Updated: Georgia high schools to phase in basketball shot clock

ajc.com

Georgia became the first Southern state to adopt the shot clock for high school basketball Tuesday when the GHSA’s executive committee voted 53-10 to phase it in over three years and make it mandatory by 2022-23.

In the coming season, a 30-second shot clock can be used only in GHSA-approved holiday tournaments or showcase games. In 2021-22, it can be used in region games. By 2022-23, it will be mandatory for all games, including the state playoffs.

Langston Hughes boys basketball coach Rory Welsh successfully argued the case before the GHSA’s executive committee.

‘’We wanted to give every team the ability to have a rally win,’’ Welsh said. “The way the game is now, if you have a three-possession lead with two minutes to go, essentially that game is over. Teams automatically go into stall ball. That’s not the way the game was designed to be played.’’

South Atlanta boys coach Michael Reddick also called the GHSA’s decision a positive step for the game.

“I’ve always been an advocate of the shot clock because if you play real good defense, if you stop somebody for 30 seconds, you get rewarded,’’ Reddick said. “A lot of teams, if they have a smart-headed point guard, they’ll pull the ball out and reset the offense.’’

Welsh and Reddick, whose teams have won two state titles apiece for their schools, also believe the shot clock will make the game more entertaining for fans and players and will better prepare college-bound players for the next level.

Southwest DeKalb’s Kathy Richey-Walton, whose girls teams have won five state titles, had a different take. She opposes the shot clock, though she felt her teams would have the talent to benefit. She just fears that it will de-emphasize passing and team play.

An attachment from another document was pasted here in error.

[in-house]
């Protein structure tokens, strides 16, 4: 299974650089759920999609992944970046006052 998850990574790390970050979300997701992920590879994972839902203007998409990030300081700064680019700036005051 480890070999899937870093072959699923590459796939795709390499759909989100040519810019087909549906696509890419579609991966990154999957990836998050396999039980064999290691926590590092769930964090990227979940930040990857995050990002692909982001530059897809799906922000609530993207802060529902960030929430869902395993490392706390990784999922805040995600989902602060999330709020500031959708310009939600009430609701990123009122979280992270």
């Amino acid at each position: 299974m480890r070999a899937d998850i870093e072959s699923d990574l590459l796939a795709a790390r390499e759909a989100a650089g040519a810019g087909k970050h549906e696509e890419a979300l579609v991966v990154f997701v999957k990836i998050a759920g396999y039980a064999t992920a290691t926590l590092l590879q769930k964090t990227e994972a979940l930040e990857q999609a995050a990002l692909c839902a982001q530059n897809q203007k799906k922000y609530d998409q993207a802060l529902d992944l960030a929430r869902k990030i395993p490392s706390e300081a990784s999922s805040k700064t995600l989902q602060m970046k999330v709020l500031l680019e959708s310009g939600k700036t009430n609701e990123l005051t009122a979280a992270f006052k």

“It won’t be as much of a team thing, working the ball, getting everybody involved,’’ Richey-Walton said. “Now we’ll have to teach them to get up and down quick and look for quick hitters. In college, they have the talent to play that transitional game and not look helter-skelter. I’ve coached in college and AAU with a shot clock. I can adjust, but I’m a little nostalgic.’’

The argument against the shot clock largely is one of finances, tough, and not style.

With that as one of its concerns, the National Federation of High School Associations last month voted down a proposal to mandate shot clocks nationwide.

But Welsh said that shot-clock prices have come down sharply in the past 10 years with technological advances and that his school has purchased one for $2,700. He said he expected the price will go down further as shot-clock makers offer bulk discounts to get Georgia up and running.

Schools will be allowed to have mounted shot clocks on top of backboards or portable clocks stationed in the corners of courts.

Georgia already has some experience with the shot clock. The GHSA allowed it at six tournaments covering 77 games last season. Welsh said the total number of games with shot clocks in the coming season might be 200.

The only states that used shot clocks full-time last season were California, Maryland, Massachusetts, Michigan, New York, North Dakota, Rhode Island, South Dakota and Washington.

‘’We’re the first ones [in the South] to push this initiative through, so it’s good to be a leader and flag-bearer for the sport and its progression,’’ Welsh said. “Stall ball is a loophole in the game. It’s not the way the game was designed to be played. ... It’s a great day to be a basketball coach in Georgia.’’

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